How Ulster rose again after rape trial left the club's reputation in tatters
It is a few days before the start of another Champions Cup campaign and, on the surface, all appears normal at Ulster's Kingspan Stadium.
A crowd of 14,000 will squeeze into one of the continent's most atmospheric venues tonight, all ready to give a traditional east Belfast welcome to Leicester Tigers. The bookmakers have the hosts as firm favourites to record their fifth successive victory on home soil.
Yet, any sense of normality is just a veneer. Six months may have passed since Paddy Jackson and Stuart Olding were sacked by Ulster in the wake of their acquittal on charges of raping a woman at Jackson's house following a night out in Belfast, but the province are still coming to terms with the aftershocks.
Against the backdrop of turmoil, head coach Jono Gibbes resigned for family reasons in May – his predecessor, Les Kiss, had been sacked shortly after the trial began in January because of poor results – the province's chief executive, Shane Logan, also stood down, while two long-standing support staff lost their jobs as part of an internal review and senior players such as Tommy Bowe and Andrew Trimble retired.
Bryn Cunningham, who made more than 150 appearances for Ulster as a full-back, was the man who shouldered the responsibility in the most trying circumstances for rebuilding the playing and coaching structure of the organisation as operations director.
Speaking in detail about the affair for the first time, Cunningham revealed that his first job had been to prevent the squad from "derailing" by breaking the news of the departure of Jackson and Olding in person.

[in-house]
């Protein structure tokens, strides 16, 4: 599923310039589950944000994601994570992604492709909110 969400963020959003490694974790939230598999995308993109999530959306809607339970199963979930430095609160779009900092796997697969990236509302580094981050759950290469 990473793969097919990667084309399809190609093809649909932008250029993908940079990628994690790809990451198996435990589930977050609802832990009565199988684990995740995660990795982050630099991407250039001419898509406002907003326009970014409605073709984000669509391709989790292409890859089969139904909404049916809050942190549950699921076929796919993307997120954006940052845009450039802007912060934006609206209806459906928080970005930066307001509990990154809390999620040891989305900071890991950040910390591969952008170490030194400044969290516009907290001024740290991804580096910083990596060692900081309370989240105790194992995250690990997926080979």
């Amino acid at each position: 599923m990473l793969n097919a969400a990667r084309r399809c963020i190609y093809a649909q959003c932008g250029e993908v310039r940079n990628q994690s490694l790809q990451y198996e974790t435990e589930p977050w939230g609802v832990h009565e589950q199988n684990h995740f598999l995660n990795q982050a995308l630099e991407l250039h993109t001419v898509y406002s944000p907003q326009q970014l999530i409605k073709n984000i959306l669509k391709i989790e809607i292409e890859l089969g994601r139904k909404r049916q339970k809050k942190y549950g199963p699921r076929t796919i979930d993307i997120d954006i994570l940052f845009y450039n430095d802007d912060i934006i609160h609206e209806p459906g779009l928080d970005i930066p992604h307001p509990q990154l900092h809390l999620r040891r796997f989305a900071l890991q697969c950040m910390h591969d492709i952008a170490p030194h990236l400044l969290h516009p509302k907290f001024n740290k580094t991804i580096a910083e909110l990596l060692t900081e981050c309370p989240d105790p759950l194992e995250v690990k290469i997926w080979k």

"It was like a perfect storm," said Cunningham. "We were at the centre of every media outlet in Ireland, north and south and across the water as well. It was two fairly high-profile individuals involved and there were a lot of other things going on in the public domain that accentuated the level of attention that it received.
"People felt there needed to be substantial change across the organisation and it resulted in the decision being taken that there needed to be a few changes with fairly long-standing members of staff, including Shane as the CEO as well. We had all of this going on at the same period of time.
"The player group were naturally disillusioned by everything. They are there week in and week out to try to prepare as best they can and deliver a performance at the weekend and there was a danger of that fragmenting and falling to pieces. Thankfully, it didn't and the main reason why it didn't is that, contrary to a lot of reporting at time, we have a really strong culture in the group and a real sense of togetherness."
That sense of unity was tested to the limits during a nine-week trial which damaged the characters of Jackson and Olding, along with their friends and fellow defendants Blane McIlroy, who was found innocent on charges of exposure, and Rory Harrison, who was acquitted of withholding information and perverting the course of justice.
Evidence presented by the prosecution included offensive WhatsApp messages between a group that included both players. The disclosure of the accuser's identity on social media also provoked a controversy.
All four men were acquitted but the furore did not end there. Crowds of protesters descended on the Kingspan brandishing placards demanding that the pair should be fired. When their contracts were terminated by the Irish Rugby Football Union, 20,000 Ulster supporters signed an online petition to have the two players reinstated, with some vowing never to return to the stadium, claiming the players had been victims of "cyber persecution" on social media.
That the sacking of two of the club's most influential players – Jackson had been earmarked as a future Ulster captain and heir apparent to Jonathan Sexton in the Ireland squad, while Olding is also regarded as a player of Test quality – occurred against a backdrop of turmoil and change only exacerbated the impact.